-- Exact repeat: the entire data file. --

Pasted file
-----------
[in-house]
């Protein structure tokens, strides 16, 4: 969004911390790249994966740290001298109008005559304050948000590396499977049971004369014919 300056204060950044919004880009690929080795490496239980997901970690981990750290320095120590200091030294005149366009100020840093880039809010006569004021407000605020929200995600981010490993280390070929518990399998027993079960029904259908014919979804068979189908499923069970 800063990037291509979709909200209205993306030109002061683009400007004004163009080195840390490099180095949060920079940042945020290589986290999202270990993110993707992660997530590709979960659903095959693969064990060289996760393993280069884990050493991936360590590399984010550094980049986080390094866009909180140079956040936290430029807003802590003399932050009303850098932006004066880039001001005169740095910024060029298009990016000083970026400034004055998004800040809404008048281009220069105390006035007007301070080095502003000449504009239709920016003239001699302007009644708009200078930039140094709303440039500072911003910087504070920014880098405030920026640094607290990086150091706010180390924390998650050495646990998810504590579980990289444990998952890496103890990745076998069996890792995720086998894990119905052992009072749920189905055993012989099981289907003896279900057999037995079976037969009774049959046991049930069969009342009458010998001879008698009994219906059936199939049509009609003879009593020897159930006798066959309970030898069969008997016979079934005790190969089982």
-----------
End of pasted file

[in-house]
């Protein structure tokens, strides 16, 4: 969004911390790249994966740290001298109008005559304050948000590396499977049971004369014919 300056204060950044919004880009690929080795490496239980997901970690981990750290320095120590200091030294005149366009100020840093880039809010006569004021407000605020929200995600981010490993280390070929518990399998027993079960029904259908014919979804068979189908499923069970 800063990037291509979709909200209205993306030109002061683009400007004004163009080195840390490099180095949060920079940042945020290589986290999202270990993110993707992660997530590709979960659903095959693969064990060289996760393993280069884990050493991936360590590399984010550094980049986080390094866009909180140079956040936290430029807003802590003399932050009303850098932006004066880039001001005169740095910024060029298009990016000083970026400034004055998004800040809404008048281009220069105390006035007007301070080095502003000449504009239709920016003239001699302007009644708009200078930039140094709303440039500072911003910087504070920014880098405030920026640094607290990086150091706010180390924390998650050495646990998810504590579980990289444990998952890496103890990745076998069996890792995720086998894990119905052992009072749920189905055993012989099981289907003896279900057999037995079976037969009774049959046991049930069969009342009458010998001879008698009994219906059936199939049509009609003879009593020897159930006798066959309970030898069969008997016979079934005790190969089982």